|UK Release Date||20th September 1989|
|Reviewed||11th June 2015|
The journalist and social etiquette authority Judith Martin, better known by her pen name, “Miss Manners” regularly blamed “blatant greed” as the most heinous etiquette problem in America. In her wonderfully titled book, Miss Manners' Guide to Excruciatingly Correct Behavior she writes, “There are three social classes in America: upper middle class, middle class and lower middle class. Miss Manners has never heard of an American’s owning up to being in any other class. However, if there is one thing that all Americans agree upon, no matter what their background, it is that the middle class is despicable. The shame of being born into it is sufficient excuse for a lifelong grudge against one’s parents and the entire society.”
The upper class in Brian Yuzna’s cult classic, Society has no issue with their privileged lifestyle, Ralph Lauren jumpers draped over their tanned shoulders as they swan around in exclusive beachfront country clubs like smart-casual Nazis. Perhaps that’s why Billy Whitney doesn’t fit in, he’s shorter and darker than everyone else-including his own Aryan family, “I think I was adopted,” he moans to anyone who will listen. He certainly harbours a grudge against his parents and his visits to Dr. Cleveland reveal his growing paranoia. Perhaps he’s middle class after all. When asked about how he feels about his family Billy replies, “I don't think about them, they don't think about me. We're just one big happy family... except for a little incest and psychosis.”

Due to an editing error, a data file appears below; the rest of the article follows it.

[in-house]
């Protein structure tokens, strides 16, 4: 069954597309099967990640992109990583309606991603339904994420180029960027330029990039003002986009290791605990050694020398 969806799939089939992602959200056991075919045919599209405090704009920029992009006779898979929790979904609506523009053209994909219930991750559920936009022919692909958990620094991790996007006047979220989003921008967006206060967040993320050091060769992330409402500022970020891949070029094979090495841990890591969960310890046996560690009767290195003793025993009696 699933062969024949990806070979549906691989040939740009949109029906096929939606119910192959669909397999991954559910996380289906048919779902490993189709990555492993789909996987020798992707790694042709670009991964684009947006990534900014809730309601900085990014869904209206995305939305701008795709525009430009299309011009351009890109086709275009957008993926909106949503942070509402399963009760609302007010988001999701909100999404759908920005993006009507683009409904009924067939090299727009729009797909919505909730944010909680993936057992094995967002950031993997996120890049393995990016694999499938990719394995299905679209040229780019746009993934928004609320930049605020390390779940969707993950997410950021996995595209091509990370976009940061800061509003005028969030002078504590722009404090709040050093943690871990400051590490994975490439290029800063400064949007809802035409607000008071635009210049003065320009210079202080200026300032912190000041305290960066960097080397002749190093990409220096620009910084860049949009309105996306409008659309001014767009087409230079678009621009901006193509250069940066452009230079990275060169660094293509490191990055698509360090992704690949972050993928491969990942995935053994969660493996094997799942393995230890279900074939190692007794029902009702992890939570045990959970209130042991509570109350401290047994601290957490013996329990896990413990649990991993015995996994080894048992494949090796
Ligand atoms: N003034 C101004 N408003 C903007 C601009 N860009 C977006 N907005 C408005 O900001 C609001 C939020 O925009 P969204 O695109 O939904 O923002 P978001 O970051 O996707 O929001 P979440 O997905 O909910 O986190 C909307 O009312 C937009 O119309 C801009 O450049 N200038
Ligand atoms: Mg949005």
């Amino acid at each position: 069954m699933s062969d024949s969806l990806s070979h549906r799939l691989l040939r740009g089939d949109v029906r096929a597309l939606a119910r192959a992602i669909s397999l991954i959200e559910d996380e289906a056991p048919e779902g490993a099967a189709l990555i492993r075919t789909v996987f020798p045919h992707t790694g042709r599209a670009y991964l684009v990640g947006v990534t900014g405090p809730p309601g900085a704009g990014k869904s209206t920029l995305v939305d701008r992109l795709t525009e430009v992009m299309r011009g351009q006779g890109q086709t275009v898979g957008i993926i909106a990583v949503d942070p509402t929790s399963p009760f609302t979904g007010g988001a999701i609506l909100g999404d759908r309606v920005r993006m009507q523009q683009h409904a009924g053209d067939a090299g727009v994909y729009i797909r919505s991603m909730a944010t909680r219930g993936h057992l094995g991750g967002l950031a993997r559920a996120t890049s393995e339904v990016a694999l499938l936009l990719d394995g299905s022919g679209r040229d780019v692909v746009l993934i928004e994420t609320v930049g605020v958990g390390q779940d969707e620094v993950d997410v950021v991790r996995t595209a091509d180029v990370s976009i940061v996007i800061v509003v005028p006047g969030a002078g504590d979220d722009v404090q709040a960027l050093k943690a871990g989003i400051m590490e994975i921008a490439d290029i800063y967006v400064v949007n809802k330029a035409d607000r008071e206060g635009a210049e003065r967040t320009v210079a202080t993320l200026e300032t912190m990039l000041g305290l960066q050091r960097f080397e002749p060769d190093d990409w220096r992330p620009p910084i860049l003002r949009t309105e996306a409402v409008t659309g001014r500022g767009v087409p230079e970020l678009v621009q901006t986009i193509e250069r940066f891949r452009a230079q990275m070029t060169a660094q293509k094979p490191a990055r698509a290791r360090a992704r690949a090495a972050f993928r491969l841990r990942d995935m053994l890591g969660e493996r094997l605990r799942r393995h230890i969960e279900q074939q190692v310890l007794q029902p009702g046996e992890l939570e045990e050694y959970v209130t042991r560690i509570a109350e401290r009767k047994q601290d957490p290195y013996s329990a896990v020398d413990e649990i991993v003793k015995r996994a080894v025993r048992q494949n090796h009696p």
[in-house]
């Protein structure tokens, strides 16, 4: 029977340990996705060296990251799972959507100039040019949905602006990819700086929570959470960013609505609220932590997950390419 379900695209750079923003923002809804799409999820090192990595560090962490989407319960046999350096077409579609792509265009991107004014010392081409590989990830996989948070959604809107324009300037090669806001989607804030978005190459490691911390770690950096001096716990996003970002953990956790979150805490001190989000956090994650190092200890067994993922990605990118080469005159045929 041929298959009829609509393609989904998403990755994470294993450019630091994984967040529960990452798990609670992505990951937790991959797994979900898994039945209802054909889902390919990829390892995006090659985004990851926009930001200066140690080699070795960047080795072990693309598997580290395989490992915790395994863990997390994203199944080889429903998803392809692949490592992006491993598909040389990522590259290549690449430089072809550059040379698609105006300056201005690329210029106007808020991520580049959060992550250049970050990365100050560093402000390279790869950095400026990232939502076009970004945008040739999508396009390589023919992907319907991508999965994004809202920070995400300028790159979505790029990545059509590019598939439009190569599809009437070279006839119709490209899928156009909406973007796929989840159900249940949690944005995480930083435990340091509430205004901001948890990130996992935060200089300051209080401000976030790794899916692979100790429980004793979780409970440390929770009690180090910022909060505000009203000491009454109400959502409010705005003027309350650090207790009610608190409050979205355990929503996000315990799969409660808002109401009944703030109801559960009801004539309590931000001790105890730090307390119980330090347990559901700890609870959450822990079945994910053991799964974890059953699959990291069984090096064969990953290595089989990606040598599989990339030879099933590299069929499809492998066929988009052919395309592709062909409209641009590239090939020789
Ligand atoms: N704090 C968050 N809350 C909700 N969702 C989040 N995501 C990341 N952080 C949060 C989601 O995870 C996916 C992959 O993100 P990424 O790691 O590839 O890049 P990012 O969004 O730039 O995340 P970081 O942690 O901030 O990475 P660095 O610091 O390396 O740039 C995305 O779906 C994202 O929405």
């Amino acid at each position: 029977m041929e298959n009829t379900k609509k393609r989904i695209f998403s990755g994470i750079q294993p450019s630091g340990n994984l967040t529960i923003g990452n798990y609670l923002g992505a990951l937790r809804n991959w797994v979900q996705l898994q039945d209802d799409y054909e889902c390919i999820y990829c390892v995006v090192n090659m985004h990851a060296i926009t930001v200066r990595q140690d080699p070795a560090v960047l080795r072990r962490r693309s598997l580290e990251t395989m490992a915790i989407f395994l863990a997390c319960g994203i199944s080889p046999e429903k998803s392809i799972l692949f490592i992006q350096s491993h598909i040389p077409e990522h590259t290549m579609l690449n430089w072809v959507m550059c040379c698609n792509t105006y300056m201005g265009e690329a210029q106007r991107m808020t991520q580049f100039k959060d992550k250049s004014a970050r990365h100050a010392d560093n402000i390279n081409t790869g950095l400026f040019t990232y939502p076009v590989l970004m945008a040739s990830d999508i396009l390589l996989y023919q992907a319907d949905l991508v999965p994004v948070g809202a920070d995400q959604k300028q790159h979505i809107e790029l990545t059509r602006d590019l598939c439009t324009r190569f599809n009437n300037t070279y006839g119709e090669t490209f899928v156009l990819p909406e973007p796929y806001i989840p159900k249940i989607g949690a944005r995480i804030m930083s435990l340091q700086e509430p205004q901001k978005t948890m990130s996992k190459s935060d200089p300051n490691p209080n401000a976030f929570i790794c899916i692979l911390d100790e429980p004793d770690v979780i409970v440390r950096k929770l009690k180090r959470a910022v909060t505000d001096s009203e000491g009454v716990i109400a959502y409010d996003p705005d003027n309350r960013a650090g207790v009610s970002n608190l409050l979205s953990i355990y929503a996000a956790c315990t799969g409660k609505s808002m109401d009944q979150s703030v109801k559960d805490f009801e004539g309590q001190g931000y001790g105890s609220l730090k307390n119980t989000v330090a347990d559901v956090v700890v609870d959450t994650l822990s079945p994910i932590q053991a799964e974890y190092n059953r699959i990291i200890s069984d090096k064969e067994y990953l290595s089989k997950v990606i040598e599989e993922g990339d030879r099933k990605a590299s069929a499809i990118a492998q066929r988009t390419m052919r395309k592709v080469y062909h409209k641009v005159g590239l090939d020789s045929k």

Billy feels uneasy around his popular sister Jenny who seems a little too close for comfort with their society parents. Mr. and Mrs. Whitney are Beverley Hills society stalwarts and support Billy in his quest to become class president. Unfortunately for Billy they prefer priming Jenny for her debutante coming out party and leave him feeling alienated and detached from his white bread relatives. Even when Billy roughhouses Jenny’s stalker-ex David out of their mansion Jenny and his parents don’t really pay him any attention. Did she ditch David because he’s Jewish? Why does Billy feel so guilty after catching Jenny in the shower? Does she really look like a monster behind that dimpled glass or is he repressing his own incestuous desires?
David certainly has too much time on his hands and bugs Billy’s family. He plays Billy an audiotape of Jenny and his parents indulging in a sick and twisted orgy with some high-pitched murder thrown in for good measure. Billy is skeptical at first but those lurid colours that adorn his house don’t sit well with him and David’s conspiracy theories certainly fit his own worldview that society is out to get him. Even Billy’s smoking hot fantasy girl Clarissa favours the perverse, “How do you like your tea? Cream, sugar... or do you want me to pee in it?” Flabbergasted Billy can only respond, “You are a class act, Clarissa.” Like the blue bloods in Society Clarrisa seems more like a separate species than a human being. Can she really contort herself into those shapes or is it just wishful thinking?
The closer Billy looks into the abyss of his glossy, daytime soap life the more surreal and frightening his existence becomes. The school bully Ferguson and his cronies leer over him like rejects from Back to the Future or The Karate Kid whilst even the working class cops treat him with disdain, “Is it really that boring being rich? I guess you're just naturally fucked up.” Are they merely tools of the capitalist regime, programmed to protect the status quo and quell the rebellious spirit that has the temerity to question America’s social hierarchy? And what are they protecting? The infamous shunting climax, where the rich and powerful indulge in a glutinous orgy of sex and violence, gorges themselves on their inferiors and one another. If the middle classes are “despicable” then the upper classes in Society are excruciatingly diabolical.